Another Three Thoughts About Making 1990s-Style Art

Well, whilst making the next digitally-edited painting in an upcoming series of paintings set in abandoned and/or semi-abandoned American shopping centres (after being inspired by seeing Youtube footage etc… of these places), one of my upcoming paintings ended up having even more of a 1990s-style look than I’d planned. Here’s a preview:

This is a reduced-size preview. The full-size painting will be posted here on the 14th August.

So, since it’s been a little while since I last wrote about making 1990s-style art, I thought that I’d give a few more tips about how to make this awesome style of art.

1) Timelessness and subtlety: One way to give your art more of a 1990s-style look is to focus more on relatively “timeless” things, and only add a few subtle 1990s-style elements to your art. The thing to remember about the 1990s is that, stylised nostalgia aside, it was a fairly “ordinary” decade in a lot of ways.

For example, the shopping centre in the painting I showed you earlier could have existed in the 1970s-2010s. The generic camera that the woman on the left is holding could be an old film camera from the 1960s, or it could be a modern digital camera. Likewise, most of the fashion designs in this painting could have come from any time between the 1970s and the present day.

The only distinctively “1990s” details in the painting are the fact that the woman on the left is wearing a sweater like a belt, and a few of the stylised shop hoardings in the background. Even then, floppy disks and audio cassettes also existed during the 1980s too.

So, yes, focusing mostly on relatively “timeless” details and only adding a few subtle 1990s-style details can be one way to give your art a more “realistic” 1990s-style look.

2) Getting in the mood: One of the things that can sometimes help with making 1990s-style art is to get in a nostalgic mood beforehand. Reminding yourself of why the 1990s are such a fascinating, optimistic, feel-good and just generally cool decade to get nostalgic about can give your ’90s-style art a bit of extra energy and atmosphere.

Of course, 90s nostalgia is a personal thing – so, what works for you will probably be different to what works for me. But, one of the reasons that the painting that I made ended up going in more of a ’90s style direction than I expected was because I had a very vivid moment of nostalgia after playing one of the old “The Incredible Machine” games and listening to the soundtrack from one of the other games in the series.

This then made me think of both the old and modern versions of “The Crystal Maze“, which then made me think of this episode of “Star Trek: The Next Generation” and then the song “Caribbean Blue” by Enya, which just made me feel even more nostalgic.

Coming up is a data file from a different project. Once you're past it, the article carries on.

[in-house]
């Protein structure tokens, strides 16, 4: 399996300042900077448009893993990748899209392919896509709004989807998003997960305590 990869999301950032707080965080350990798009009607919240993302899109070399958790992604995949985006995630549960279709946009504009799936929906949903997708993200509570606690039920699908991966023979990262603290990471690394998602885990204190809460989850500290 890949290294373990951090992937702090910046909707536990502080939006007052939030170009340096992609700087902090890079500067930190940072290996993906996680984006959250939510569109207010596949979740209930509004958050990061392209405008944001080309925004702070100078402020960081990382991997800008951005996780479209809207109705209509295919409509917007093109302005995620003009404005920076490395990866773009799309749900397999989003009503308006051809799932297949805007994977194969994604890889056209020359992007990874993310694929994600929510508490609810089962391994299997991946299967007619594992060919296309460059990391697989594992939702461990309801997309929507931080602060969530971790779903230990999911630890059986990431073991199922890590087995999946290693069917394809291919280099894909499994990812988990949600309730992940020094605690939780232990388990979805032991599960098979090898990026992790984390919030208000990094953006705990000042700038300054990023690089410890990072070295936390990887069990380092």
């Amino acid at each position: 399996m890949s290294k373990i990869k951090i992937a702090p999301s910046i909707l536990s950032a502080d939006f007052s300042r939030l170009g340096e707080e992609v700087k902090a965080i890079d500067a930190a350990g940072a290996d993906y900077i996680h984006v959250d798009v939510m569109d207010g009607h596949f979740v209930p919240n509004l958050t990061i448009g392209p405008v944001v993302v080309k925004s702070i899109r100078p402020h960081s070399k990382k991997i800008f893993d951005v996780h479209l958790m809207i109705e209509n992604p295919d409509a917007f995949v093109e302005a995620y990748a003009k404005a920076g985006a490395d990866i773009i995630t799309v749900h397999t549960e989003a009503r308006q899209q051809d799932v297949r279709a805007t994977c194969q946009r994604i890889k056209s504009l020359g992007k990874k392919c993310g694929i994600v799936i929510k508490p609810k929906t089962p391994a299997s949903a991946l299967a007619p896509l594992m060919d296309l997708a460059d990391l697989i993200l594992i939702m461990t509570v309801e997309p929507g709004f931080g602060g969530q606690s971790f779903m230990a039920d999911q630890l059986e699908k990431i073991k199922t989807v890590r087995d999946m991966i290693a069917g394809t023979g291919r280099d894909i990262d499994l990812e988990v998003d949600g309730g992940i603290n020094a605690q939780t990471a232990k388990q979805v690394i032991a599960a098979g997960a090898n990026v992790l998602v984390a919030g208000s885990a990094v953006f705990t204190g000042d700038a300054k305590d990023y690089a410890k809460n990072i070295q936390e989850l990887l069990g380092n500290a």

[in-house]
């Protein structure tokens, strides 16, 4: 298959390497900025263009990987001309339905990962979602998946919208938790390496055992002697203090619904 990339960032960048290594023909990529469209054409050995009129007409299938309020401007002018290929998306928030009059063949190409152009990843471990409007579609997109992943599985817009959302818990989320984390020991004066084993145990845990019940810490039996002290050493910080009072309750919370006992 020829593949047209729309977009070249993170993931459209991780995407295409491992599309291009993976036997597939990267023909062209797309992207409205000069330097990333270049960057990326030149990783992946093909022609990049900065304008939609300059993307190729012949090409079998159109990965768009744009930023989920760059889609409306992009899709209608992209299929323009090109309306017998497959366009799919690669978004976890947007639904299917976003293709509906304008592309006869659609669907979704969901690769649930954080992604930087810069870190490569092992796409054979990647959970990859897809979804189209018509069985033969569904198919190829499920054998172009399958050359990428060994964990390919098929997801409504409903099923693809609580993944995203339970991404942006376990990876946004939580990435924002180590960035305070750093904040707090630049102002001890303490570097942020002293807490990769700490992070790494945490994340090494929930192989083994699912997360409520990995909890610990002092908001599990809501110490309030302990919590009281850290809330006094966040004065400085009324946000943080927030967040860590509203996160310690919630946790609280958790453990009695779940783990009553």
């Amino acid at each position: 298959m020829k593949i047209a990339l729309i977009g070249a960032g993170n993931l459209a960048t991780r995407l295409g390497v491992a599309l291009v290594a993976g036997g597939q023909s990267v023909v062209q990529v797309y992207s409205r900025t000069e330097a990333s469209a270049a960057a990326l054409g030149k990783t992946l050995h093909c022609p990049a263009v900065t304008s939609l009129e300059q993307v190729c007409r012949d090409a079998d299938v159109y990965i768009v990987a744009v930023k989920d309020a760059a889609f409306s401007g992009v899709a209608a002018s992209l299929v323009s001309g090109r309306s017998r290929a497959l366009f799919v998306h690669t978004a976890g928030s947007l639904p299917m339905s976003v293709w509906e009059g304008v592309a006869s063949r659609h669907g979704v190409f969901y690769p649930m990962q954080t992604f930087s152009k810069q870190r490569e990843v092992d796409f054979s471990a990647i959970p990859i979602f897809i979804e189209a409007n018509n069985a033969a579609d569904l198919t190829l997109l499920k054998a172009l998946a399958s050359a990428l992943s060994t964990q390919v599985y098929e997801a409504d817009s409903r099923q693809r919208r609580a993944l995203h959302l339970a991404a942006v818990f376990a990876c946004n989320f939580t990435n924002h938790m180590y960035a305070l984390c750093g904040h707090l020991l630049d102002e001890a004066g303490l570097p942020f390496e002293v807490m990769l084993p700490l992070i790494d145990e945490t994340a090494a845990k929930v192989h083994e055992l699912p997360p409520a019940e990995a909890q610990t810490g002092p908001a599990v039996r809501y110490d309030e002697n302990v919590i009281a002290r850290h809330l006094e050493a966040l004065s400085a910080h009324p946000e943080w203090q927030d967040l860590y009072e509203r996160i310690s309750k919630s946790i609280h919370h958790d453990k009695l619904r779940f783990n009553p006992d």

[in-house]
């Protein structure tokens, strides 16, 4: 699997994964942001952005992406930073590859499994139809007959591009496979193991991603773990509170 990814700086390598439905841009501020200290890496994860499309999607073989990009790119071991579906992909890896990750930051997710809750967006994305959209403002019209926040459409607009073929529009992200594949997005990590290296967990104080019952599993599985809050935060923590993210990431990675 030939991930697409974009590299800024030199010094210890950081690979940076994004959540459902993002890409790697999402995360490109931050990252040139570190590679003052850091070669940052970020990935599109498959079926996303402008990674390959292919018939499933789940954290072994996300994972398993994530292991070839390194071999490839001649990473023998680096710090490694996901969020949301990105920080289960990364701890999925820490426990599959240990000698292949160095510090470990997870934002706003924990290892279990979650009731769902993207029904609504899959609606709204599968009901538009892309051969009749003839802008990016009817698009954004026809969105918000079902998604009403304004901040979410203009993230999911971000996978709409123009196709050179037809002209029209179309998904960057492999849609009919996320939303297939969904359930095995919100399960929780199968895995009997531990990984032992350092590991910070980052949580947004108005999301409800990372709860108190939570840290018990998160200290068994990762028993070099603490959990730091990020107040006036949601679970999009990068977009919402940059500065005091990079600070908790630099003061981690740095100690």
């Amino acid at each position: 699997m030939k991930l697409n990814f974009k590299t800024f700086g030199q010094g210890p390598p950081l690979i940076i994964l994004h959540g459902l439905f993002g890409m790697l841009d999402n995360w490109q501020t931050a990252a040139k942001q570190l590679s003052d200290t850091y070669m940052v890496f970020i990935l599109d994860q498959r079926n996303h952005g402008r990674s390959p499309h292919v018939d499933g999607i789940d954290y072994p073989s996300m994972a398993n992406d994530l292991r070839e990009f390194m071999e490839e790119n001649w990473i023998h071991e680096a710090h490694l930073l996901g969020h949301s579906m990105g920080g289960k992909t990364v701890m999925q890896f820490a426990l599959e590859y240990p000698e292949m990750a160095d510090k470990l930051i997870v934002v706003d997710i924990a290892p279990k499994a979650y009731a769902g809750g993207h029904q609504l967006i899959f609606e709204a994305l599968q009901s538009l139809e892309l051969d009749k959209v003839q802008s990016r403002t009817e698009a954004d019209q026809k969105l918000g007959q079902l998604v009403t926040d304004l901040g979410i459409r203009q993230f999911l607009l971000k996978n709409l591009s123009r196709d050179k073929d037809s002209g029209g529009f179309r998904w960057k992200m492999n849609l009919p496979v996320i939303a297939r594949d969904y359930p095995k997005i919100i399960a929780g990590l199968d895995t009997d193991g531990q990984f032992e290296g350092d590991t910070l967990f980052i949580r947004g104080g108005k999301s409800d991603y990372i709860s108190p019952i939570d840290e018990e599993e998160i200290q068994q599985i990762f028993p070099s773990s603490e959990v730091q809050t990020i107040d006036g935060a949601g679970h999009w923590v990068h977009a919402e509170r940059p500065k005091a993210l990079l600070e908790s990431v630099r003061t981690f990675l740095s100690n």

In particular, it made me nostalgic for the opulent weirdness of the 1990s. How a lot of popular entertainment and/or educational things at the time used to focus on stylised tropical, futuristic, art deco, Aztec etc.. style locations, often with a slightly innocent sense of wonder. It also made me think about how strange gadgets were a much cooler thing during the 90s. I could go on, but this is one of those qualities that is difficult to put into words.

But, however you do it and whichever “version” of 1990s nostalgia you choose to experience, experiencing a vivid emotional moment of 1990s nostalgia before making some 1990s-style art can really improve your art.

3) Bold colours (and contrast): If there’s one thing to be said for the 1990s, it is that bold primary and secondary colours used to be more popular back then.

This might have been because of a cultural hangover from the 1980s or possibly due to 1960s nostalgia at the time, but using 1-3 complementary pairs of bold primary and secondary colours can be a way to give your art more of a 1990s-style look (for example, the painting near the beginning of the article uses orange/blue, red/green and purple/yellow pairs).

This is especially true when these bold colours are contrasted with gloomier areas of the picture. I’ve mentioned this many times before, but a good rule to follow for 1990s-style lighting is to ensure that at least 30-50% of the total surface area of your painting is covered with black paint. This will give the colours in your painting a bolder look, in addition to being similar to the lighting in many films, TV shows etc.. from the 1990s too.

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Anyway, I hope that this was useful 🙂

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